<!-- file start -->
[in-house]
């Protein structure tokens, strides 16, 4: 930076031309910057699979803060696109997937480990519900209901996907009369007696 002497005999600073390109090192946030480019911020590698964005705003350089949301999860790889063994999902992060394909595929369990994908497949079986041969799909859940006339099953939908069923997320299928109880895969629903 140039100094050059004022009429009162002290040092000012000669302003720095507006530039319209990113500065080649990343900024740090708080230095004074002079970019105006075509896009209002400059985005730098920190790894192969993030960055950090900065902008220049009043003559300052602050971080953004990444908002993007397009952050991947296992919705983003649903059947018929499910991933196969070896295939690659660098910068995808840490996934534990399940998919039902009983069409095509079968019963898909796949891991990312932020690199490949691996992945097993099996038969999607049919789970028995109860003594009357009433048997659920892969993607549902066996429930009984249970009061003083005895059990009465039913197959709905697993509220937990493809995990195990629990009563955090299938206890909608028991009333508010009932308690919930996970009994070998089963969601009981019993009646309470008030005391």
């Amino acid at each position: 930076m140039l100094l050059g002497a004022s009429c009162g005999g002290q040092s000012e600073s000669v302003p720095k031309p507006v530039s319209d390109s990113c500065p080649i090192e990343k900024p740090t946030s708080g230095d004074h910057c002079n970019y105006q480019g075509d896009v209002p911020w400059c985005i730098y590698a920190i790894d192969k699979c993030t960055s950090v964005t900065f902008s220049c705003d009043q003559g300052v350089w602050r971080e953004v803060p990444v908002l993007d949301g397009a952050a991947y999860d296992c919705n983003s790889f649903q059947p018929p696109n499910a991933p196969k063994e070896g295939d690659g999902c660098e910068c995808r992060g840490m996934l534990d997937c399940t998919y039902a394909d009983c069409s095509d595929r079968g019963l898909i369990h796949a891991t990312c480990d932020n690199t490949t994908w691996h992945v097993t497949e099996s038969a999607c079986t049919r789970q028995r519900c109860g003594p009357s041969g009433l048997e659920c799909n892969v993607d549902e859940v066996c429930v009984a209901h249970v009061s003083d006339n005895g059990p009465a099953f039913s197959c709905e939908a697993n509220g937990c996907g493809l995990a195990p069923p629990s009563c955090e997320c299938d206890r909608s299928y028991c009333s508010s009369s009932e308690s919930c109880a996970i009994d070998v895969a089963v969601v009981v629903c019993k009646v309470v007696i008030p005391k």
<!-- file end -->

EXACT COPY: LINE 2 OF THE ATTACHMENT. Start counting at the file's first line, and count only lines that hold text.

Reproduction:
């Protein structure tokens, strides 16, 4: 930076031309910057699979803060696109997937480990519900209901996907009369007696 002497005999600073390109090192946030480019911020590698964005705003350089949301999860790889063994999902992060394909595929369990994908497949079986041969799909859940006339099953939908069923997320299928109880895969629903 140039100094050059004022009429009162002290040092000012000669302003720095507006530039319209990113500065080649990343900024740090708080230095004074002079970019105006075509896009209002400059985005730098920190790894192969993030960055950090900065902008220049009043003559300052602050971080953004990444908002993007397009952050991947296992919705983003649903059947018929499910991933196969070896295939690659660098910068995808840490996934534990399940998919039902009983069409095509079968019963898909796949891991990312932020690199490949691996992945097993099996038969999607049919789970028995109860003594009357009433048997659920892969993607549902066996429930009984249970009061003083005895059990009465039913197959709905697993509220937990493809995990195990629990009563955090299938206890909608028991009333508010009932308690919930996970009994070998089963969601009981019993009646309470008030005391």